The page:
THERE ARE TRAVELERS... who've been to every state, and there are planners who've visited every state capital, and there are those quirky globetrotters who've visited every city that has over a half million people and begins with the letter "T" (just to do something a bit different on the rack-up-the-sites front). And there are those adventurers who never, ever miss a fee-free day at the national parks. This is not too difficult to achieve, if you have your calendar out early in the year, since the entrance-vamoosed days cover eight or so days, spread throughout the year. There are various observances tied to the fee-free days -- Martin Luther King, Jr. Day, the National Park Service's birthday, Veterans Day -- and not all of the parks even charge a get-in fee (in fact, just 127 out of 408 parks do). It is, in the end, an achievable travel goal, not that visiting every "T"-starting metropolis isn't. But if you want to do a different national park, for free, on each of those days, in a single year, here's betting that that particular dream is in reach. And you can practice, on Saturday, Sept. 26, when the next fee-free day rolls around in honor of National Public Lands Day.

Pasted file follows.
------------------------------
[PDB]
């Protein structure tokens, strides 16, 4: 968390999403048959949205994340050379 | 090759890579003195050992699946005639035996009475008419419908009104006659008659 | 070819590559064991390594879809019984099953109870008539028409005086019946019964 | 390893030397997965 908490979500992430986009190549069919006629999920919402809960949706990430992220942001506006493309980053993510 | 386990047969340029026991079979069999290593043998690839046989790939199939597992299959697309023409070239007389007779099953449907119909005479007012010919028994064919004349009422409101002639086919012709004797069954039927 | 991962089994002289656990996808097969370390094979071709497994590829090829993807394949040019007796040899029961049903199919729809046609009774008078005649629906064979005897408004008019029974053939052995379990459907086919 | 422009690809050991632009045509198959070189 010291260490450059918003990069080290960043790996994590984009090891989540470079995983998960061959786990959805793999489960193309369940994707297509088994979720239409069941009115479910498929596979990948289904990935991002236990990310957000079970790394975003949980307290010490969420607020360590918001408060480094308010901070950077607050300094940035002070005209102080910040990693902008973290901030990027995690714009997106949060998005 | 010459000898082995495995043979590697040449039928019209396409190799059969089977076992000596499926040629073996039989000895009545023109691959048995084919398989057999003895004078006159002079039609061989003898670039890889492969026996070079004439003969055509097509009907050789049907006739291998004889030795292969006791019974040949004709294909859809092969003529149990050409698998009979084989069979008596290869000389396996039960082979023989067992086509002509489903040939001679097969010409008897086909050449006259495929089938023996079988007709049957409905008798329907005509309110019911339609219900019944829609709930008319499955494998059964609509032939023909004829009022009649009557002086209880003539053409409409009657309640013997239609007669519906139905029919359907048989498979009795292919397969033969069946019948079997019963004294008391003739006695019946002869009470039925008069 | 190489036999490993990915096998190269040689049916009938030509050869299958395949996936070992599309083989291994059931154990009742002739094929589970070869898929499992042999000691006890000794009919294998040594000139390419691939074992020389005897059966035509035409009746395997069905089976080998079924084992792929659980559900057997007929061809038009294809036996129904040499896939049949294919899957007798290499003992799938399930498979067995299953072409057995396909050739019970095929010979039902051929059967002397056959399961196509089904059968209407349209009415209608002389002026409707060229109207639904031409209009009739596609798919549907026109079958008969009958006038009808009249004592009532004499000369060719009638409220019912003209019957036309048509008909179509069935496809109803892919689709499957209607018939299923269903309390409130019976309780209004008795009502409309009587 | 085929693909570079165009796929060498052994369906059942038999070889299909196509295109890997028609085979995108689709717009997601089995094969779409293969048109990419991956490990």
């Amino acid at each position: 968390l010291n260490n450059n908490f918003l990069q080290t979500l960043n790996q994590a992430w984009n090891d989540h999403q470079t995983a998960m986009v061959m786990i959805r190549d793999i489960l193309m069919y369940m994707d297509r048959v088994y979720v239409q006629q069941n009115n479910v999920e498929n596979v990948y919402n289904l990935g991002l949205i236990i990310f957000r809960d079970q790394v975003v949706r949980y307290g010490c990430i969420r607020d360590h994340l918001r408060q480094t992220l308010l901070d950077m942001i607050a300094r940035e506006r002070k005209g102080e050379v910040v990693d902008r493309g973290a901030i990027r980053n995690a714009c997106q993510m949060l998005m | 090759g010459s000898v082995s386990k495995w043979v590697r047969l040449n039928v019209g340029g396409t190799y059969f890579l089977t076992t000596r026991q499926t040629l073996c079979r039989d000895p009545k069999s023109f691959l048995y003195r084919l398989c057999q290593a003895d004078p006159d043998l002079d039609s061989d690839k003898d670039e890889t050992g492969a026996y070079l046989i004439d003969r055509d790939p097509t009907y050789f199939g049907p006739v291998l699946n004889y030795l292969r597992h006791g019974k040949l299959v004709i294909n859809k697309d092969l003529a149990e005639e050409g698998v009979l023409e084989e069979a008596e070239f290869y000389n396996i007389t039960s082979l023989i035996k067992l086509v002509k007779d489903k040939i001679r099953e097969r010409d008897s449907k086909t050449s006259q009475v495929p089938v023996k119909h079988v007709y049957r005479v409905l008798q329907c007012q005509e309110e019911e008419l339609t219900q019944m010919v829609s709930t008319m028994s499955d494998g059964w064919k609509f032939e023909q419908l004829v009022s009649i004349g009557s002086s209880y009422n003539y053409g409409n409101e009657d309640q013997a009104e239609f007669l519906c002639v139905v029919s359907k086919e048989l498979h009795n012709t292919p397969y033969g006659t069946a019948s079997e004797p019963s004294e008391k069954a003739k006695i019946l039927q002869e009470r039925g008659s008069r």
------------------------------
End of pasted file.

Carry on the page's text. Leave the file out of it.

NATIONAL PUBLIC LANDS DAY... "is the nation's largest, single-day volunteer effort for public lands." So if you want to scooch into Yosemite National Park or the redwoods and participate in a spiffy-up program, that's a fine way to spend the last Saturday in September. Of course, if you want to picnic or hike or camp or what-have-you, and you want to skip the gate fee, well, that is a-ok, too; the fees are waived for both recreational adventurers and volunteers alike. The annual Yosemite Facelift, by the by, will coincide with the day, but you can definitely find a volunteer meet-up near you, or fairly close, at least. And a lot are happening outside the national parks, too. So, are you ready to pocket the cash you'd give the ranger at the gate? And savor the first Saturday of autumn in nature? And maybe be a part of the roll-up-the-sleeves spirit of National Public Lands Day? The time is now. And congrats, dear adventurer, if you're trying to visit a park during every fee-free day of 2015. That is a good goal and not out of reach.